Lafayette, LA (KPEL News) - The majority of Louisiana residents, and even Americans, remember the hurricane season of 2005. A record 27 named storms formed that year, and 7 of them made landfall. The two hurricanes the jump to the minds of Louisiana residents are Katrina and Rita. That year, all the conditions were ripe for such an active season, and all those ingredients being mixed together just right proved disastrous.

Warm water fuels hurricanes. The warmer the water and the deeper it runs, the more gas there is to fuel the engine. Add low wind sheer to that recipe, and those tropical cyclones grow strong and big. Right now, the water in the Atlantic Basin and especially in the Gulf of Mexico are warmer going into hurricane season 2024 than they were in 2005. A La Nina pattern typically provides less wind sheer. That's really bad news for Louisiana and Texas.

Katrina made landfall near the Louisiana/Mississippi line in August of 2005 with the third lowest pressure on record for a landfalling hurricane. The storm devastated New Orleans not only because of its strength, but also because the levees protecting the city broke and caused catastrophic flooding.

Rita came onshore on the Louisiana/Texas border between Sabine Pass and Johnson's Bayou, decimating the coastal areas of Cameron Parish and causing devastation to communities further north and east. While Rita doesn't get the recognition that Katrina does, it's central pressure dropped 5 millibars lower than its predecessor. Most homes and businesses in Cameron Parish were completely washed away by storm surge and winds.

The National Oceanic and Atmospheric Association (NOAA) is predicting its most severe season to date for 2024, and they have made that prediction based on the forecast factors that drive hurricane formation: water temperature and wind sheer.

A side by side view, developed by Yale Climate Connections, of the conditions that existed in 2005 and the conditions they are looking at for the current forecast is frightening.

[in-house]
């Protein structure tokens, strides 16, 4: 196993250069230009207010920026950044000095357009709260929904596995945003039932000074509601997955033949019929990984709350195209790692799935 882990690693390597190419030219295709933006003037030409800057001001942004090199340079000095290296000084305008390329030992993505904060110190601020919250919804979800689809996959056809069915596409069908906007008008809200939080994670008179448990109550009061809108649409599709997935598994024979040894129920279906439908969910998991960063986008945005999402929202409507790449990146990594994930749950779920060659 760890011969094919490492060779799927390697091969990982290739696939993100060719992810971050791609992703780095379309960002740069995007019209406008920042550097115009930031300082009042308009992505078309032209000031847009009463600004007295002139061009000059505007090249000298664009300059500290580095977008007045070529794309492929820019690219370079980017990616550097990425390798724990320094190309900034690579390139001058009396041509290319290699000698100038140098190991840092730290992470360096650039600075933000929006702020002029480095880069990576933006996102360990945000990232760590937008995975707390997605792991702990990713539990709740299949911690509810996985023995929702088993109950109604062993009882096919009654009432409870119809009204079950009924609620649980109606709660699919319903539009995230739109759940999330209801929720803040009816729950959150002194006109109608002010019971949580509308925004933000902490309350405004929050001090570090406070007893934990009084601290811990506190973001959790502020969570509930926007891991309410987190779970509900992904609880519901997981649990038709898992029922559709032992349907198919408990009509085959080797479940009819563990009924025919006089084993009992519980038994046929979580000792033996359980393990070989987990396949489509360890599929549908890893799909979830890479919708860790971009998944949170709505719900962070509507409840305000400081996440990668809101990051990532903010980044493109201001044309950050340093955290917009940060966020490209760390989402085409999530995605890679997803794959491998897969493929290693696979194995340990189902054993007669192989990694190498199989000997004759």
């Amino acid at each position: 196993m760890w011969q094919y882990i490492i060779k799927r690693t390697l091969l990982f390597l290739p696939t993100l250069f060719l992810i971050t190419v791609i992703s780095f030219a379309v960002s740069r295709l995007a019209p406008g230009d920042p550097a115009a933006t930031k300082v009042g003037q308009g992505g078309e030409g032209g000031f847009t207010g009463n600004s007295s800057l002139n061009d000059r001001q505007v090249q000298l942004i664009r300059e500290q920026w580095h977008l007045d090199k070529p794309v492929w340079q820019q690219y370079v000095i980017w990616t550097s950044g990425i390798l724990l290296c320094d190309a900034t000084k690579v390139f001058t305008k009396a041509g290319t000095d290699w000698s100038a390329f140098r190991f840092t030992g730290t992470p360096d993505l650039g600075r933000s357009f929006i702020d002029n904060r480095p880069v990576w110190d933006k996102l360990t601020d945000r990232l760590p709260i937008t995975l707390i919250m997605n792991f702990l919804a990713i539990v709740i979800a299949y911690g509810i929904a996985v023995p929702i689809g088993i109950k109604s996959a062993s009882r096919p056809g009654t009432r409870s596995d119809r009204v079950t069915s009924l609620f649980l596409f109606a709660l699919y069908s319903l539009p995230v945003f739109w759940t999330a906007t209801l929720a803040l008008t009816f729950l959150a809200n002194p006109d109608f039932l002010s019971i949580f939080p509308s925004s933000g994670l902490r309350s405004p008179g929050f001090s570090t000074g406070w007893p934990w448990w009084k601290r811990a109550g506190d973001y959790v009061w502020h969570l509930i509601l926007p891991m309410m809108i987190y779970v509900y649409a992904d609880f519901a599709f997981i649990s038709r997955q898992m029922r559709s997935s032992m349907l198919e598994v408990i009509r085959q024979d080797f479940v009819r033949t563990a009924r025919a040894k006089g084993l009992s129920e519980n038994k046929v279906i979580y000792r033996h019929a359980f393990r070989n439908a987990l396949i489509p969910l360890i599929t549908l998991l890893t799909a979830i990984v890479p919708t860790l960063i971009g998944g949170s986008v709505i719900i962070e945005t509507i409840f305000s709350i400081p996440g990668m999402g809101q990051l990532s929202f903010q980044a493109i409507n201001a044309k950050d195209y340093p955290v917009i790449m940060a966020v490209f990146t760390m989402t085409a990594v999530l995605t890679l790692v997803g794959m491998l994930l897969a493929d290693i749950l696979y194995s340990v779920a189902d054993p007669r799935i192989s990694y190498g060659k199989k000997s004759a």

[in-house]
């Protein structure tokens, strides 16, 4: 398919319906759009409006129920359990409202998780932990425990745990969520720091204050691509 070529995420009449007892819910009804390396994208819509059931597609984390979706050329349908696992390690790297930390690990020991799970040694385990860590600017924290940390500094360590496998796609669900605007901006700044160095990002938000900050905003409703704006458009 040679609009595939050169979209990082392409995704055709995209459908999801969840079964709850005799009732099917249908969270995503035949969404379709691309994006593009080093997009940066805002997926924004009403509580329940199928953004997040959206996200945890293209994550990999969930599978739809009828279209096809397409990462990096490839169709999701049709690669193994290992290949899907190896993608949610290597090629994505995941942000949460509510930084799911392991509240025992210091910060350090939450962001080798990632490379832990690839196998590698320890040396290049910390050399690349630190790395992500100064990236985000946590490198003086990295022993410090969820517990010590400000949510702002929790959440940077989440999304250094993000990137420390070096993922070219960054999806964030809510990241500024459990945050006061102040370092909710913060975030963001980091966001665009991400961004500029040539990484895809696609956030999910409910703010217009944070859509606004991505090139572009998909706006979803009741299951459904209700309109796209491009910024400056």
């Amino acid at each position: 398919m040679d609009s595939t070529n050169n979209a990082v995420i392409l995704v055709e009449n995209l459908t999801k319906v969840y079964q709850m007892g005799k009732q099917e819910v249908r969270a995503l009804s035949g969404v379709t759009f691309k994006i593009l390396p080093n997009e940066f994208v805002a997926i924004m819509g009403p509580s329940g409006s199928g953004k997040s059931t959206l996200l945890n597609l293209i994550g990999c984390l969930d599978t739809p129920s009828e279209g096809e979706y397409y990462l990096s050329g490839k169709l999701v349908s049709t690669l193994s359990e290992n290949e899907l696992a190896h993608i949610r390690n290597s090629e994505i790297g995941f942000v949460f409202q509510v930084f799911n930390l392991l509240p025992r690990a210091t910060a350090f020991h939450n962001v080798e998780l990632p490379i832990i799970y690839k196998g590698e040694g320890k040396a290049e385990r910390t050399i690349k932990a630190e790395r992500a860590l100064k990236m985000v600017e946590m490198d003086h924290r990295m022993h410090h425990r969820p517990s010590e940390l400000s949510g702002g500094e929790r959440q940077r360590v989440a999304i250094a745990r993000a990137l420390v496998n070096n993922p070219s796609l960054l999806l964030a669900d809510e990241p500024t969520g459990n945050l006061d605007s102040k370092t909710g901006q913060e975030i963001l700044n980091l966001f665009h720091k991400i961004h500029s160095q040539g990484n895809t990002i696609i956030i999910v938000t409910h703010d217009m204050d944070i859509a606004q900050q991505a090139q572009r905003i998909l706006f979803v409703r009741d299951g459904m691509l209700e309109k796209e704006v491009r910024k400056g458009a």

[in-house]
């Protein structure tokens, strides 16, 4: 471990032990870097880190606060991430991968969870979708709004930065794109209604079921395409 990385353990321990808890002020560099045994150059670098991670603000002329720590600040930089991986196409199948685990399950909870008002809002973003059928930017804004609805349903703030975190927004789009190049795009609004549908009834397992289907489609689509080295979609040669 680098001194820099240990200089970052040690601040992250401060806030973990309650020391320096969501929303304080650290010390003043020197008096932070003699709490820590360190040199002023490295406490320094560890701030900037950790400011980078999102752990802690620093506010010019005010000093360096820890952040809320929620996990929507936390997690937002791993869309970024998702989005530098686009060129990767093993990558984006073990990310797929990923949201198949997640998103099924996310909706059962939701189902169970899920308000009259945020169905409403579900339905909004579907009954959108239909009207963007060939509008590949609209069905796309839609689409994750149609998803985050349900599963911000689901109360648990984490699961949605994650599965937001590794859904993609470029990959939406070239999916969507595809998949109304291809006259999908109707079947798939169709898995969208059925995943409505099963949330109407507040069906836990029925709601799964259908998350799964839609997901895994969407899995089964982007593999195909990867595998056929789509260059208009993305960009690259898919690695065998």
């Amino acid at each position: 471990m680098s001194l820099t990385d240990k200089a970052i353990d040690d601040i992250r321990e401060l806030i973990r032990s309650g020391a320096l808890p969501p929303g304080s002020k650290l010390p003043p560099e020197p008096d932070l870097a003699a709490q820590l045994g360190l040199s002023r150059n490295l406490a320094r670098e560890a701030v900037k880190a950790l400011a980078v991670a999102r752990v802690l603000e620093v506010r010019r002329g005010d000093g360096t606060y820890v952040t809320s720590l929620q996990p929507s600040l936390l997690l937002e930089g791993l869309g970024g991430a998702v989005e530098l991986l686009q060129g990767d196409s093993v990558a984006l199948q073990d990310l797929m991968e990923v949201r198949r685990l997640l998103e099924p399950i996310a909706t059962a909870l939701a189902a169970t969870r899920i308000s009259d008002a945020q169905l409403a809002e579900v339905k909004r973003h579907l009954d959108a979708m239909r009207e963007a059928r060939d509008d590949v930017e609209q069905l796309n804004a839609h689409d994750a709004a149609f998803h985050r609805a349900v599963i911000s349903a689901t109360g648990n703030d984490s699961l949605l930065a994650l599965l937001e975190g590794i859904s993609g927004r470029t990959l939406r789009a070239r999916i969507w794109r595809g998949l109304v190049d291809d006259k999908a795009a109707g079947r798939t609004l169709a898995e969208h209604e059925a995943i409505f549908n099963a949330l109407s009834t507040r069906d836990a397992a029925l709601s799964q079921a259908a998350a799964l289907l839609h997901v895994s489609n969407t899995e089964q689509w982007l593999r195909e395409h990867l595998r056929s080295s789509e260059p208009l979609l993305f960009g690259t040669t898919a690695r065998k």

Yale Climate Connections
Courtesy Yale Climate Connections

They explain, in their writeup about hurricane season, why warm water in this particular area is concerning.

Although record-setting sea surface temperatures alone don’t guarantee a busy hurricane season, they do strongly influence it, especially when the abnormal warmth coincides with the tropical belt known as the Main Development Region, or MDR, the area where 85% of Category 3, 4, and 5 hurricanes form. When considered alongside a developing La Niña — the periodic cooling of the equatorial Pacific that reduces storm-busting Atlantic wind shear — the unprecedented ocean heat is driving up seasonal hurricane outlooks higher than ever before.

The data certainly backs up NOAA's prediction for 17 to 25 total named storms (storms with winds of 39 mph or higher), 8 to 13 hurricanes (winds of 74 mph or higher), and 4 to 7 of those will become major hurricanes (category 3, 4 or 5; with winds of 111 mph or higher).

Read More: NOAA Releases 'Severe' 2024 Hurricane Season Forecast for LA, TX

Preparation and planning is key. No one has a crystal ball or knows if Louisiana or Texas will take a hit this year. Those of us who have lived through storms over the last few decades understand that it only takes one to make it a bad season.

2024 Hurricane Names

LIST: 10 Deadliest Louisiana Hurricanes

Gallery Credit: Rob Kirkpatrick

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